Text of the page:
If there is no sound of anyone getting in, no sound of the copilot being attacked/killed, no reports of any disturbances etc, it sounds as though this crew just f-ed up in the worst possible way.



posted on Mar, 25 2015 @ 08:02 PM
link   

originally posted by: masqua
a reply to: Rocker2013

If that's the case, then the 'protection of that cockpit' just killed 150 people.



No, the failure of the crew to do their jobs just cost 150 lives, if this scenario played out without any terrorists causing it.



posted on Mar, 25 2015 @ 08:03 PM
link   
Well, they have not really said much about the other co pilot, so I wonder, maybe they both left the cockpit even though they are not supposed to and the door locked....

Just a thought.



posted on Mar, 25 2015 @ 08:04 PM
link   
a reply to: Zaphod58

Thanks! I figured as much but just wanted to hear it from people actually having proper experience in avionics


edit on 25-3-2015 by TheGreazel because: (no reason given)



posted on Mar, 25 2015 @ 08:06 PM
link   
a reply to: WeRpeons

So the co pilot locked the door behind the pilot as he left, has an issue that incapacitates him and somehow the plane goes into a shallow dive while on auto pilot? If it took 8-10 minutes to drop to 6800 feet it would have been less noticeable. What do we know about the co pilot? I haven't heard much about the pilots at all.


V



posted on Mar, 25 2015 @ 08:09 PM
link   
I think we can be sure that the person in the cockpit wasn't too busy with an emergency to leave the controls to open the door as he could still have called out to the other pilot to at least let him know what was happening.



posted on Mar, 25 2015 @ 08:11 PM
link   
a reply to: biggilo

Why? If he's locked out what's he going to do?



posted on Mar, 25 2015 @ 08:14 PM
link   
a reply to: Zaphod58

What is your take on all of this provided the current information (which isnt much at all i know)? What do you think happened and how?



posted on Mar, 25 2015 @ 08:16 PM
link   
Watching CNN and some really good info on the lock.

They have to find out the protocol, but a former Pilot explained the lock can be in 3 positions.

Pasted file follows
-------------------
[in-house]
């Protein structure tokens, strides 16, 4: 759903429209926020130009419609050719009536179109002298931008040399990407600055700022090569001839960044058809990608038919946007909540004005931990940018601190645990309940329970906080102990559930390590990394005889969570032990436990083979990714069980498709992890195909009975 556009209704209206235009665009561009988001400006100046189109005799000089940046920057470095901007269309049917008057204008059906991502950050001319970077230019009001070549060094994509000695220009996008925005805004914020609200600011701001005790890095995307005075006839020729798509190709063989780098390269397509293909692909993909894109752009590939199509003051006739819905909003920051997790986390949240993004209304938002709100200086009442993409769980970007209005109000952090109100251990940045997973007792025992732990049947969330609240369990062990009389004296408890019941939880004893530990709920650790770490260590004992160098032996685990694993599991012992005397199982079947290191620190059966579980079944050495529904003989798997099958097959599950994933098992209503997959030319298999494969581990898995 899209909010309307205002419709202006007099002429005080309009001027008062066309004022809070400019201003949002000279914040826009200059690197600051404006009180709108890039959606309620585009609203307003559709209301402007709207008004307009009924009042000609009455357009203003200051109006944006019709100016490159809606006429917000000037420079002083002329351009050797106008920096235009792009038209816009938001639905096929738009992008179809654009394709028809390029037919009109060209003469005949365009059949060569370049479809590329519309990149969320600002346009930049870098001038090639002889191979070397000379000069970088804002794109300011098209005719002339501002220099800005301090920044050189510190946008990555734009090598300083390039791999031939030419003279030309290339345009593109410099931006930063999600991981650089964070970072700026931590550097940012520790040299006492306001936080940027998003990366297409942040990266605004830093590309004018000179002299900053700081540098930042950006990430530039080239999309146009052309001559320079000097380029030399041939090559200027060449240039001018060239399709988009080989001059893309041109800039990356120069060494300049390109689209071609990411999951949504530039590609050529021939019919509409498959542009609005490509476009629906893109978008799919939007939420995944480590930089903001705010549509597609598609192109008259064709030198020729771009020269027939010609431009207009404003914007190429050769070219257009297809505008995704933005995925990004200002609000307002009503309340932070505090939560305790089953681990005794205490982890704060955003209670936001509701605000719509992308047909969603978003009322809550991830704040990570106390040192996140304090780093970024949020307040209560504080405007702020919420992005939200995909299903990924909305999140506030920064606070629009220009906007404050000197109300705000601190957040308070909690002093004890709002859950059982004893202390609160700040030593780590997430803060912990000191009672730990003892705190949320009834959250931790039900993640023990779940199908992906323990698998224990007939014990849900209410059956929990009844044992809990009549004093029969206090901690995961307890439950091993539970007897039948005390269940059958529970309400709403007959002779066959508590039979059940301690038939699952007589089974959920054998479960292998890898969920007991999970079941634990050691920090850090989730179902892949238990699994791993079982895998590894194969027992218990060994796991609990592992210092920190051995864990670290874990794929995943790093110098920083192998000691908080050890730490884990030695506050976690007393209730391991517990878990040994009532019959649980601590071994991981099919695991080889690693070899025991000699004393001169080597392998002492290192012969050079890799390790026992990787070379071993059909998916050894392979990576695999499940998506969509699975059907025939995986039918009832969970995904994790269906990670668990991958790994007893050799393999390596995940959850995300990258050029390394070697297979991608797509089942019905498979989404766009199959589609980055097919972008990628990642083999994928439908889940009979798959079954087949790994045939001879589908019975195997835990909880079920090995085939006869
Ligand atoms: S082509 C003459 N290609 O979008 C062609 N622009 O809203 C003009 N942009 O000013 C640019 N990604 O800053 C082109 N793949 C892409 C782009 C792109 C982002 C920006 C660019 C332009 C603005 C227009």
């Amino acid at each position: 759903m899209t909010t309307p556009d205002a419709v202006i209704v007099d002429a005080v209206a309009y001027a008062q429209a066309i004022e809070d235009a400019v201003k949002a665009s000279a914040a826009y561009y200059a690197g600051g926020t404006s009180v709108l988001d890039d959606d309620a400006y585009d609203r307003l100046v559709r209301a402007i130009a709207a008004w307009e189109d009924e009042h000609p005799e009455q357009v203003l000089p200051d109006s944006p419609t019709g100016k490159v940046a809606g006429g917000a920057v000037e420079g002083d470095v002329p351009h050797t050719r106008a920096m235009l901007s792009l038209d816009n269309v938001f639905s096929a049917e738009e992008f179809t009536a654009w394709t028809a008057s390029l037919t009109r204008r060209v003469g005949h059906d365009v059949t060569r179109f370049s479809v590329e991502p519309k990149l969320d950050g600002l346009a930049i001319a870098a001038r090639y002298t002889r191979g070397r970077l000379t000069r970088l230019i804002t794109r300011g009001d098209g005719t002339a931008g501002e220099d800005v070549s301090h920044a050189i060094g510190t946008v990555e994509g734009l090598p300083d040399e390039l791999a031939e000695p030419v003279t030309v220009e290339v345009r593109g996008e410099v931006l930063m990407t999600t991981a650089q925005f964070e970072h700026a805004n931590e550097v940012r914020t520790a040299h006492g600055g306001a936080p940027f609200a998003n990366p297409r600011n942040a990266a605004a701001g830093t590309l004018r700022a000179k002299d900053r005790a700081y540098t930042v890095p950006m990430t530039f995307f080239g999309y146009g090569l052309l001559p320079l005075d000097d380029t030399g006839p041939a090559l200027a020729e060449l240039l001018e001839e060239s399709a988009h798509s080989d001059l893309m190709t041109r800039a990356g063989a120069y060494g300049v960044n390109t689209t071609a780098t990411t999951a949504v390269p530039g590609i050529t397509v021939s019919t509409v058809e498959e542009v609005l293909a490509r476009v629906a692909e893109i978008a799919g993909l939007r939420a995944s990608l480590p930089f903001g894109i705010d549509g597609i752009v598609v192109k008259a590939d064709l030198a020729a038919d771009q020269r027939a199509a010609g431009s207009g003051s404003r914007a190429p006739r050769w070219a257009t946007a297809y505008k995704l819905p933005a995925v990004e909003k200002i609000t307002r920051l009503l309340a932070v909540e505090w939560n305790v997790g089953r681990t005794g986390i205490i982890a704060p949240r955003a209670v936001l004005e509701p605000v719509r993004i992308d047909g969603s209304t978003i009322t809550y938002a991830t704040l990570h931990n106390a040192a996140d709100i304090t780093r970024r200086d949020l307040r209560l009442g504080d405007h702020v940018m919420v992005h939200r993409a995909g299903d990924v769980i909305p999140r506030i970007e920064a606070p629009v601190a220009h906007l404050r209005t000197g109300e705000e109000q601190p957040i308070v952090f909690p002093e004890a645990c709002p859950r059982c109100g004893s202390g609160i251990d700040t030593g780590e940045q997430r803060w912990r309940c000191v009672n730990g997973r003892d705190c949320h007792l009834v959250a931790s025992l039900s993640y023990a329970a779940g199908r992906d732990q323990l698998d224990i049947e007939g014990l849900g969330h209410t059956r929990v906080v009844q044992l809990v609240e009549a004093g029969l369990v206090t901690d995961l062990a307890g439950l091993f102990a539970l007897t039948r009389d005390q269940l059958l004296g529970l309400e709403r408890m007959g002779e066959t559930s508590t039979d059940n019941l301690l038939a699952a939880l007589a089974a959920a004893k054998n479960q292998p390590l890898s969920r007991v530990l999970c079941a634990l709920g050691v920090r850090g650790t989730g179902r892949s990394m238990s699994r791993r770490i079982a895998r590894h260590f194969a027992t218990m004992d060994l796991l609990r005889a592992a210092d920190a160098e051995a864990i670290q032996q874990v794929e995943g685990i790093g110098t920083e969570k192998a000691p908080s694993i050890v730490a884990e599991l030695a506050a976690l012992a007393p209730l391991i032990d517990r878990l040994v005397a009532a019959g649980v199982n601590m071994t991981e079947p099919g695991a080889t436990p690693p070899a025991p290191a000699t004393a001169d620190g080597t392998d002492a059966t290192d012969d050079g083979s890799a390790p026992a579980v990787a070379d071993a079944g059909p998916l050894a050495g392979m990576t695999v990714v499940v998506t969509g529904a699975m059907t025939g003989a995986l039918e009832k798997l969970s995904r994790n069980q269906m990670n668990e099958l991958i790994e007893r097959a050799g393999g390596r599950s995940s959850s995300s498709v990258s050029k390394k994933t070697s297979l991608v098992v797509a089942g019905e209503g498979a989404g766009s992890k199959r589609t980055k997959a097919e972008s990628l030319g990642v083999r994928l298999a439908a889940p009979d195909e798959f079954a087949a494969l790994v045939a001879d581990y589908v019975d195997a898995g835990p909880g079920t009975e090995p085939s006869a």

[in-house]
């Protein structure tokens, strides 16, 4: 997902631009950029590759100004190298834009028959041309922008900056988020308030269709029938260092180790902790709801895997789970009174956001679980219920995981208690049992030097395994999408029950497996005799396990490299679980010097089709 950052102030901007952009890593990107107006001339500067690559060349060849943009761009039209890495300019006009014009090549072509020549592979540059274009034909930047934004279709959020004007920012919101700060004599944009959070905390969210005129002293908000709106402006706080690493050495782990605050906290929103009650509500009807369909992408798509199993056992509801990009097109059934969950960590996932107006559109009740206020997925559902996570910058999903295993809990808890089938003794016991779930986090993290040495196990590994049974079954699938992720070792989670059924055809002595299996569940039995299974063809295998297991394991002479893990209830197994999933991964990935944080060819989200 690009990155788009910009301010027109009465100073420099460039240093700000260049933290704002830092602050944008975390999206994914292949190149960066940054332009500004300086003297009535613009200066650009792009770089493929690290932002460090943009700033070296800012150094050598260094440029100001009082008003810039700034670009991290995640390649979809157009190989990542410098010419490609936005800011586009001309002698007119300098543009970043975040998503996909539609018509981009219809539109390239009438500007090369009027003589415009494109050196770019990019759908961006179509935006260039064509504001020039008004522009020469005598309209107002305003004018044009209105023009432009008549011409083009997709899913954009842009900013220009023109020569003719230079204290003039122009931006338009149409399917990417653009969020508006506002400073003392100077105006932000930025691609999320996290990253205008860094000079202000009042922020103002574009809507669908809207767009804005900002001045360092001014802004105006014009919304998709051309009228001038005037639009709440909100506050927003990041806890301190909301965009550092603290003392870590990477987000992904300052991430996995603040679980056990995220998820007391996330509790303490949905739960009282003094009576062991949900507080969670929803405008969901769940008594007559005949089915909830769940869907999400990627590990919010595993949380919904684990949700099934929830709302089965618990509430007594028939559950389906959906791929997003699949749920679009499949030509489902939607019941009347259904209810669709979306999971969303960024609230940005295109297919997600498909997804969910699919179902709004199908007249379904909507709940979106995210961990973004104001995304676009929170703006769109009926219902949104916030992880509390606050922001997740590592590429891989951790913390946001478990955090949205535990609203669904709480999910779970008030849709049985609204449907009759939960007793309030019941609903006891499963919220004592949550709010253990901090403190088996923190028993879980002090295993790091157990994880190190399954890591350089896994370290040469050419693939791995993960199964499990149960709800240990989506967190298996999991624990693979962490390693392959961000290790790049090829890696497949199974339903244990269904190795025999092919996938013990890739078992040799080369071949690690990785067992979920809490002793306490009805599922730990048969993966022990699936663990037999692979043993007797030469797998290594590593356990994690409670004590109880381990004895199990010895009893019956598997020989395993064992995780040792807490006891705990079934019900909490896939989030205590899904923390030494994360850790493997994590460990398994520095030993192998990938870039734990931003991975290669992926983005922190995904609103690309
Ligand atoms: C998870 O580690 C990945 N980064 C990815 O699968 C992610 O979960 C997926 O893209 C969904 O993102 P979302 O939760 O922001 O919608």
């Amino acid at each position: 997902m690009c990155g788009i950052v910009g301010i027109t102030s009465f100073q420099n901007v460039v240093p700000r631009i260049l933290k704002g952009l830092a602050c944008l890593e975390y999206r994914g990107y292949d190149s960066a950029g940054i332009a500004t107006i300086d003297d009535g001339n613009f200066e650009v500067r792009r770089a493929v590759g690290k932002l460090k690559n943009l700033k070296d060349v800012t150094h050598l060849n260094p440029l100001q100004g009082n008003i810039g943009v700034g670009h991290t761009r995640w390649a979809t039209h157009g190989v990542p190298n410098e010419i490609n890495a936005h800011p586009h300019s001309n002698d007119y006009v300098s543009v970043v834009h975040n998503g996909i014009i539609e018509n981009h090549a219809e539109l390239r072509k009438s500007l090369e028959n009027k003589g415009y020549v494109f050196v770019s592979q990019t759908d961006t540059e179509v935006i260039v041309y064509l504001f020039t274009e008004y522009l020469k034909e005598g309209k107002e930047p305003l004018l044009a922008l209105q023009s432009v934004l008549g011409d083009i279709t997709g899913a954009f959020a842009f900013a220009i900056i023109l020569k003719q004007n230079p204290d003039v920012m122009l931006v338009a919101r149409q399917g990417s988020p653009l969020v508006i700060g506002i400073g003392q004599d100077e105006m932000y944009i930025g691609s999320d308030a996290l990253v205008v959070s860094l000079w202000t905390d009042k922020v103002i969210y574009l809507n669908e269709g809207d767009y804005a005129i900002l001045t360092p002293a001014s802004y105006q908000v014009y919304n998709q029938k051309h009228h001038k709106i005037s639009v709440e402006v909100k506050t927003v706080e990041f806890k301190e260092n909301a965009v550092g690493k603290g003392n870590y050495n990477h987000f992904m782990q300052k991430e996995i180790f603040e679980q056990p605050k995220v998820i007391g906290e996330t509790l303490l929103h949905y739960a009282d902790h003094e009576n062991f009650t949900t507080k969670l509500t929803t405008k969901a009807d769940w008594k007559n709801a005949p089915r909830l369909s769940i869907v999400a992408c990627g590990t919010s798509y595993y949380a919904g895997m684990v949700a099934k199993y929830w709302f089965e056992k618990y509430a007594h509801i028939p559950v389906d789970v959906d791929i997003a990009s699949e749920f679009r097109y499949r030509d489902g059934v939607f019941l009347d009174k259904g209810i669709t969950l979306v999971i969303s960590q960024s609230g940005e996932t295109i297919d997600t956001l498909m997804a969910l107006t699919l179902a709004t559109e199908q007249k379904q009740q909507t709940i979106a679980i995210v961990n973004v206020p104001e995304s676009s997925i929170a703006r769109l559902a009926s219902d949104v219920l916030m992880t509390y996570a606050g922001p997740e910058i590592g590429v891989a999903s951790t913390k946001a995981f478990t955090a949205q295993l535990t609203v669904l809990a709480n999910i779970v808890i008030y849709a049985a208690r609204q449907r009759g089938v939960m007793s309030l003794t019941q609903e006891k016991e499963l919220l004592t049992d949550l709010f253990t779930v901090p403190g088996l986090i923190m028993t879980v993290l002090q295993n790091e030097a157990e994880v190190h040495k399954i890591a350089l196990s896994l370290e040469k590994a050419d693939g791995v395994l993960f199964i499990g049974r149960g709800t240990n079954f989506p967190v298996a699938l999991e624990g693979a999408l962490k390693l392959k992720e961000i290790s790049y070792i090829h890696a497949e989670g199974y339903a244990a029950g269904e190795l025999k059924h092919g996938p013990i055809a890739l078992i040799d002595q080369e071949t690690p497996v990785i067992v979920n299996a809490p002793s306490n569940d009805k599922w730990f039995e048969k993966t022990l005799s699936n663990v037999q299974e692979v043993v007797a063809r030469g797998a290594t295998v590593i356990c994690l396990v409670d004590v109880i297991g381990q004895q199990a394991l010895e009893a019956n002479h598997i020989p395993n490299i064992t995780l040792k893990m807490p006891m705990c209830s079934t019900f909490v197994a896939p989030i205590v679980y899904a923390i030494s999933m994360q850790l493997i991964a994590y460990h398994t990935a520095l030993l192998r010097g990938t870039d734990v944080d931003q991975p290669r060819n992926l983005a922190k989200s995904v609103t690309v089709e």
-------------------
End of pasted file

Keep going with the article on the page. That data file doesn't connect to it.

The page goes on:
Unlock
Normal
Lock

When it's in Normal position, the Pilot has a code to reenter the cockpit. When it's locked he has to knock.

The question they will be looking for is does the data recorder record the position of the lock and when it was changed and what's the protocol? When a Pilot leaves do they just pull it to normal where they need a code to get back in? I'm sure they will eventually find this out.



posted on Mar, 25 2015 @ 08:20 PM
link   

originally posted by: Zaphod58
a reply to: biggilo

Why? If he's locked out what's he going to do?


it might stop him trying to smash the door down - keep the passengers calm if nothing else
edit on 25-3-2015 by aynock because: filled out



posted on Mar, 25 2015 @ 08:23 PM
link   
a reply to: neoholographic

OK, these plane crashes along with this one and what transpired makes me think the Omen or something right out of the Twilight Zone. Flight MH370 just veers off course and flies on, uninterrupted over the ocean until it vanishes into the water out of fuel. Then here, the copilot suddenly goes into a trance and flies right into a mountain while the chief pilot tries to smash the door down?



posted on Mar, 25 2015 @ 08:24 PM
link   
a reply to: aynock

Or make him try twice as hard to get in, so he can help him with whatever it is.



posted on Mar, 25 2015 @ 08:24 PM
link   
i guess the cockpit door needs a biometric id lock or a special dongle or something like that issued only to the senior pilot.



new topics

top topics



 
63
<< 1    3  4  5 >>

log in

join